In our story, Jesse disappointingly stares in front of him after realizing he has far from enough money to buy the suit. During this close-up, the sound of an alarm starts playing. The sound glues the two scenes together. It implies a connection.
Visually we go from a static, closeup of Jesse’s face, to a point of view of his bedroom, rotated 90 degrees. This transition, which is simultaneously connected through audio, but disconnected through the visual, aims to represent the disconnection between Jesse’s dreams and reality.
This simple cut causes the viewer to rethink the first scene. Was it just a dream or not? To me, whether the first scene was a dream or not, is not that important, it’s the doubt of the viewer that is. The cut causes this doubt. It proposes a question.
I’ve learned that every time you cut, you create a new relation, possibly giving new meaning to what was previously shown.
Through an cut you can make an argument, you can explain, you can suggest or you can propose a question. This is known as the Kuleshov effect. Viewers don’t forget what they saw, use this to your advantage.
Visualizing a convincing future, by relying on our present.
Our film takes place in the year 2036. When visualizing the world twenty years from now, it’s tempting to go completely crazy. It’s tempting to think of flying cars, arm implants and house farms. However, even though these wild ideas might be completely realistic twenty years from now, showing this is not necessary more effective in terms of viewer engagement.
I’ve realized that to make the viewer engaged in a future, we need touch-points to our present. We need things that haven’t changed to accept the things that did.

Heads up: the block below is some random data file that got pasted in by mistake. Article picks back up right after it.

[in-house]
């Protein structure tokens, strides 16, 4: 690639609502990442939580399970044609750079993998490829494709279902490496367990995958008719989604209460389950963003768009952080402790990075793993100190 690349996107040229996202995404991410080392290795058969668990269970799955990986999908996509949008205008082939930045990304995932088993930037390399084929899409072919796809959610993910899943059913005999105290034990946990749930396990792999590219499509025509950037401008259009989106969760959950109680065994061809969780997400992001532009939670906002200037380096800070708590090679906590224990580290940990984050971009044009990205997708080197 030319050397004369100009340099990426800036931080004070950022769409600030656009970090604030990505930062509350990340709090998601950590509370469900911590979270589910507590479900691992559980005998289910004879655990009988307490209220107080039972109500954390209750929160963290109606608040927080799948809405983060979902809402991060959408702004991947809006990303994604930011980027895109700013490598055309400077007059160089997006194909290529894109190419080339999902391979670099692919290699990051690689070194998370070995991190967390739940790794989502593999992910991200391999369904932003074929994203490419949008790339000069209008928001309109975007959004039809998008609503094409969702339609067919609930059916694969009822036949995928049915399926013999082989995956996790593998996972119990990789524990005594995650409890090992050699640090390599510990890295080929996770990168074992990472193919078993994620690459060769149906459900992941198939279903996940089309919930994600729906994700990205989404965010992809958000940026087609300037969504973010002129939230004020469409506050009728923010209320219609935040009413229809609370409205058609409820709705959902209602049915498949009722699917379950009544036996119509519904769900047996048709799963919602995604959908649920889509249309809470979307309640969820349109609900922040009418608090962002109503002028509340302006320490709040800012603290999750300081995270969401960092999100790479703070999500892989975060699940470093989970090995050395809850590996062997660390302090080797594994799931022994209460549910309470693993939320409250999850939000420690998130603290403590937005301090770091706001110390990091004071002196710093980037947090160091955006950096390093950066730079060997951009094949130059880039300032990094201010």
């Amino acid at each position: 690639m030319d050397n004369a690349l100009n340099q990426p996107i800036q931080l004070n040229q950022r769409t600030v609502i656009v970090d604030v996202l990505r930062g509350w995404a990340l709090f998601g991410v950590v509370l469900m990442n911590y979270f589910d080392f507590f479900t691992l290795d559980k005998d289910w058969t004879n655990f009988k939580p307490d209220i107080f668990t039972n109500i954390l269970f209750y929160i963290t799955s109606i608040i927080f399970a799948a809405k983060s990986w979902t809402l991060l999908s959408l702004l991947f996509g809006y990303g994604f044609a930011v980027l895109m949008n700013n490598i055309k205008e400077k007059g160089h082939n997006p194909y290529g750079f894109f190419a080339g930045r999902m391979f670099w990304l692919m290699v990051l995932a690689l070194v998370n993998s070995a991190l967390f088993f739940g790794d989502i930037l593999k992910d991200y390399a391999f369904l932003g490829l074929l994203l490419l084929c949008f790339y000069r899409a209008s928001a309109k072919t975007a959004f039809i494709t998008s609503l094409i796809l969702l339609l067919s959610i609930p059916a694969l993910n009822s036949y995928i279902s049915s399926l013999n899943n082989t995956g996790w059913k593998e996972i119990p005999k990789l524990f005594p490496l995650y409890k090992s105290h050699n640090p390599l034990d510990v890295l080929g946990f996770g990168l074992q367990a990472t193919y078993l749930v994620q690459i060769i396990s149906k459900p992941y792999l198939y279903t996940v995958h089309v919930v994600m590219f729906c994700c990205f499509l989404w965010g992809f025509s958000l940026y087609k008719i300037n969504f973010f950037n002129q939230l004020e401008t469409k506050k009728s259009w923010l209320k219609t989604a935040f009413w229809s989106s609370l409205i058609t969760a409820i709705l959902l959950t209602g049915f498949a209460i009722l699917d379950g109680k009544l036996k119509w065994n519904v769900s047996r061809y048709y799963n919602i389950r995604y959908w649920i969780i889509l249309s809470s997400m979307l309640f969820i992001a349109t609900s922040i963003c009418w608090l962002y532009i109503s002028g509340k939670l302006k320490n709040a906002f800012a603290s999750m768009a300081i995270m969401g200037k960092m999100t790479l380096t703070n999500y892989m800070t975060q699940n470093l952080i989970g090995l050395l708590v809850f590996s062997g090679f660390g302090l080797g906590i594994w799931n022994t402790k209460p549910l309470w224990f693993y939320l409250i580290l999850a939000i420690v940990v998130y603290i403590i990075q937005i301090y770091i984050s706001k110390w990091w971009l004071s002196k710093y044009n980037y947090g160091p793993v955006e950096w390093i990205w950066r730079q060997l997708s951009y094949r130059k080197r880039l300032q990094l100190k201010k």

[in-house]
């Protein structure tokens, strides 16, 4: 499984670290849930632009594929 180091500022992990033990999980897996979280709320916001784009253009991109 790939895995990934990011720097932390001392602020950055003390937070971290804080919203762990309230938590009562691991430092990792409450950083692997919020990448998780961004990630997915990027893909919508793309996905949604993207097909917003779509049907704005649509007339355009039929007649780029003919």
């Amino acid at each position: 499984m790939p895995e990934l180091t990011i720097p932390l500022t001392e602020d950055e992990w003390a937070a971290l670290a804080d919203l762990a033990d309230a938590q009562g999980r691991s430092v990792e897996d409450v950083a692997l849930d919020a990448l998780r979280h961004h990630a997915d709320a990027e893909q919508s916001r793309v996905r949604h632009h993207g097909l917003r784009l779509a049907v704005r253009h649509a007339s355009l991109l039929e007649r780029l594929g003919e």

I think that the trick to creating a realistic future is to be very deliberate in what to change and what keep unchanged.
Think of Black Mirror. The number of futuristic products in Black Mirror is actually surprisingly low. Still you completely buy into it.
I think this principle sets apart the movie Her, which takes place in the future. To me, it feels like Theodore is a character from our present, who is put into a future world. Theodore is the touch-point to our present. He struggles with topics that we face today. He responds the first time he sets up his A.I., similar as we would do nowadays. Because of Theodore we buy into the future that the movie presents.
If you enjoyed this article, perhaps you want to follow me through my Interaction Design Master’s thesis journey, starting in January 2017. Follow this publication or subscribe here if you want to receive weekly updates and reflections. ❤